This statement was originally published on rsf.org on 16 December 2019.
A total of 49 journalists were killed this year, 389 are currently in prison and 57 are being held hostage, according to the annual worldwide round-up of deadly violence and abusive treatment against journalists, released today by Reporters Without Borders (RSF). Journalism remains a dangerous profession but the number of journalists killed this year is at its lowest in 16 years.
Unprecedented fall in the number of journalists killed
The number of journalists killed this year – 49 – is the lowest since 2003, and represents a spectacular 44% fall on last year’s figure. This year’s “historically low” figure, compared with an annual average of 80 journalists killed during the past two decades, is above all the result of a fall in the number of journalists killed in war zones.
Covering conflicts in Syria, Yemen and Afghanistan was two times less deadly for journalists in 2019 – with a combined total of 17 journalists killed in these three countries compared with 34 in 2018.
This unprecedented fall must not however eclipse the fact that the number of journalists killed in countries at peace continues to be as high as in previous years. In Mexico, for example, ten journalists were killed in 2019, the same number as last year. With a combined total of 14 journalists killed, Latin America is now as deadly for journalists as the Middle East, with all of its wars.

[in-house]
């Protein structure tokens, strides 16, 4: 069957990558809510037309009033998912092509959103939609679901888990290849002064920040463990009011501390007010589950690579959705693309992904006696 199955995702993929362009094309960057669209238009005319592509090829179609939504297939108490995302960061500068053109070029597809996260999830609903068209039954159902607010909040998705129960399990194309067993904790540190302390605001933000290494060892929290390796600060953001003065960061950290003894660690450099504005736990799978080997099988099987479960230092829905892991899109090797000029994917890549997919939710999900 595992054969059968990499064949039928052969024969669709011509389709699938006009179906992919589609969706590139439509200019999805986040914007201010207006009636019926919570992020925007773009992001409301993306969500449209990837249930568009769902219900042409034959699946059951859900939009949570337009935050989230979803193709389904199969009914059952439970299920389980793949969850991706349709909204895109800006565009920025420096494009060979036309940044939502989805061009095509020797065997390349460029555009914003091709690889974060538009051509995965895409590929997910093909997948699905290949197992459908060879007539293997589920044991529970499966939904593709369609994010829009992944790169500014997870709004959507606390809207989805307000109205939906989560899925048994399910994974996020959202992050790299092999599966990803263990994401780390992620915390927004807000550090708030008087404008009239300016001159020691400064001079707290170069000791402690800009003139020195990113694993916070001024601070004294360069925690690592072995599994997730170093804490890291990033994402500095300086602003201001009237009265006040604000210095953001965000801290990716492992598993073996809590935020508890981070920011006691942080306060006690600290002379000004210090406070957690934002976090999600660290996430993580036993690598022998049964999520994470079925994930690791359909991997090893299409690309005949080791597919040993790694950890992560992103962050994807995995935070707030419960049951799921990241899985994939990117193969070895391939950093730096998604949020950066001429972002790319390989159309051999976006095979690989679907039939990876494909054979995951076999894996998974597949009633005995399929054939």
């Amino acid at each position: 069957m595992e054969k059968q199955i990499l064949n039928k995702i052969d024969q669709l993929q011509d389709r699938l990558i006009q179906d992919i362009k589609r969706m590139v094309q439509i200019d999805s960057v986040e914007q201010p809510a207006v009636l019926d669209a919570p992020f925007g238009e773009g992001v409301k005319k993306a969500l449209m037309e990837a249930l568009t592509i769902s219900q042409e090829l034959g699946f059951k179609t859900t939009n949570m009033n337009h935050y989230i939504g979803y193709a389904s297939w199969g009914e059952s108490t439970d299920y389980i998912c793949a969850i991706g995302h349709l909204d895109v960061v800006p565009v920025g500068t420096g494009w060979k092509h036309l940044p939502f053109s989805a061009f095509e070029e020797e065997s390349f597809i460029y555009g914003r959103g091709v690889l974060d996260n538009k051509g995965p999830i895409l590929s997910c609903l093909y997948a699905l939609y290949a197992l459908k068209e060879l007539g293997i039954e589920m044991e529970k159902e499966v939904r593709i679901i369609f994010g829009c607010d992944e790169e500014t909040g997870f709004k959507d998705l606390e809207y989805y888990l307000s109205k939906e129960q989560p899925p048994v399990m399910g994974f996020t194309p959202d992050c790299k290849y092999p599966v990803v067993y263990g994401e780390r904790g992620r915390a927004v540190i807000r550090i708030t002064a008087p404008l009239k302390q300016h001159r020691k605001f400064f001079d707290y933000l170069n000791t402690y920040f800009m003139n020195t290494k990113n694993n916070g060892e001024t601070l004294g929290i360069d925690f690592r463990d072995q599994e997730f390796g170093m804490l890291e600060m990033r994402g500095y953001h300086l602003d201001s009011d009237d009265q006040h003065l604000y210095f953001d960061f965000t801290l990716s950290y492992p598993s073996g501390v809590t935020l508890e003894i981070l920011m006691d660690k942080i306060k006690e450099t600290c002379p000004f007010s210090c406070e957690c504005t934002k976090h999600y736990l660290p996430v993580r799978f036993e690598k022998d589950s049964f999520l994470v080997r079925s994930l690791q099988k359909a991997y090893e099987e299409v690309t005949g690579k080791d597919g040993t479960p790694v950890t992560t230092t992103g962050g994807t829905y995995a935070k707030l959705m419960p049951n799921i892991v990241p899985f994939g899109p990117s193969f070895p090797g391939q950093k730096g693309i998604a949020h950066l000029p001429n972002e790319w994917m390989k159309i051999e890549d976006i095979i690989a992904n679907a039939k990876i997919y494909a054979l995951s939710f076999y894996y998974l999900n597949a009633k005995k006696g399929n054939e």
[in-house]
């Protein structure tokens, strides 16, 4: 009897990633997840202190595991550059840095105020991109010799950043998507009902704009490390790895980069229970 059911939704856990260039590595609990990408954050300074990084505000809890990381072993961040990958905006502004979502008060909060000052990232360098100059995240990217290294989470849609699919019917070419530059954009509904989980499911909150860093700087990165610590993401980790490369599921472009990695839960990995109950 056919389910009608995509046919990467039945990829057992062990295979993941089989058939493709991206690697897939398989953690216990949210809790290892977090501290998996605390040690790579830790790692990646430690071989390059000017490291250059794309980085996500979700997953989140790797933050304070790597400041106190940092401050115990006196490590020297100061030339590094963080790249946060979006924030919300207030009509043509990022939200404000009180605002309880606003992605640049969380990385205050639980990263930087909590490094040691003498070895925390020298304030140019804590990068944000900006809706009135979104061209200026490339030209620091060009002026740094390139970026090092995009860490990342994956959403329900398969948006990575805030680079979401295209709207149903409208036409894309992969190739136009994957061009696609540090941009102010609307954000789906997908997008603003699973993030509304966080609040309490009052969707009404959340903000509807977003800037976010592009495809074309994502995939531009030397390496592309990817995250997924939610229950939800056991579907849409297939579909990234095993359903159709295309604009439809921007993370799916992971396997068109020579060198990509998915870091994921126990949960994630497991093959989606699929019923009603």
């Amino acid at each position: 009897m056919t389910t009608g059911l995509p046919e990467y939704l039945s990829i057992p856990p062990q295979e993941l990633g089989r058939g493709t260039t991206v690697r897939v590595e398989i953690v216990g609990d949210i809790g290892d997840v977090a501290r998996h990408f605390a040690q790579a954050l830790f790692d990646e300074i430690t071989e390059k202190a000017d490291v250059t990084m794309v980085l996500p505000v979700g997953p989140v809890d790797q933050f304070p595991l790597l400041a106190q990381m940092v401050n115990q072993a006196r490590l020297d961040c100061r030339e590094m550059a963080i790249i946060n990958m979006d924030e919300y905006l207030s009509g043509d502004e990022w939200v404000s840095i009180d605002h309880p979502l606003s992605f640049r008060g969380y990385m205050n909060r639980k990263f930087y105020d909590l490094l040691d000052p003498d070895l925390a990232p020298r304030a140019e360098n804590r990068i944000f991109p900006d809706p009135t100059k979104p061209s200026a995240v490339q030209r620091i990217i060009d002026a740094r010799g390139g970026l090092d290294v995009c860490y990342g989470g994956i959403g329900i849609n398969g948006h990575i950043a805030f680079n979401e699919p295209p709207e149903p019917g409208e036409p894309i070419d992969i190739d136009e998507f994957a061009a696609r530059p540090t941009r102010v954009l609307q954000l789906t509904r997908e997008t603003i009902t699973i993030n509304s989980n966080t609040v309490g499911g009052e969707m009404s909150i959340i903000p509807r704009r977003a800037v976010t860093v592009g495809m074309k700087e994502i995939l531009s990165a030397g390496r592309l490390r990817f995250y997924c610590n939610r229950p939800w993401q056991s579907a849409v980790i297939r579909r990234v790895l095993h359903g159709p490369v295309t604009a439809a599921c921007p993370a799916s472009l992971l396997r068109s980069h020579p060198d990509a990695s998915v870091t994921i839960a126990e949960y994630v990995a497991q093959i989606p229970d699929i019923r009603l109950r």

As a result of these dual trends – less deadly war zones, but countries at peace as dangerous as ever – more journalists (59%) are now being killed in countries at peace than in war zones. At the same time, there has been a 2% increase in journalists being deliberately murdered or targeted.
“The frontier between countries at war and countries at peace is in the process of disappearing for journalists,” RSF secretary-general Christophe Deloire said. “We welcome the unprecedented fall in the number of journalists killed in war zones but, at the same time, more and more journalists are being deliberately murdered in connection with their work in democratic countries, which poses a real challenge for the democracies where these journalists live and work.”
Increase in arbitrary detention
Another worrying aspect of this year’s round-up is the number of arbitrarily detained journalists, which has risen yet again. Worldwide, a total of 389 journalists are currently in prison in connection with their work, 12% more than last year. Nearly half of these journalists are being held by three countries: China, Egypt and Saudi Arabia. Having intensified its crackdown on the Uyghur minority, China alone holds a third of the worldwide total of arbitrarily detained journalists.
Compiled by RSF every year since 1995, the annual round-up of abusive treatment and deadly violence against journalists is based on precise data covering the period from 1 January to 1 December. We gather detailed information that allows us to affirm with certainty or a great deal of confidence that the death, detention, abduction or disappearance of each journalist was a direct result of their journalistic work.
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Source: MEDIA FEED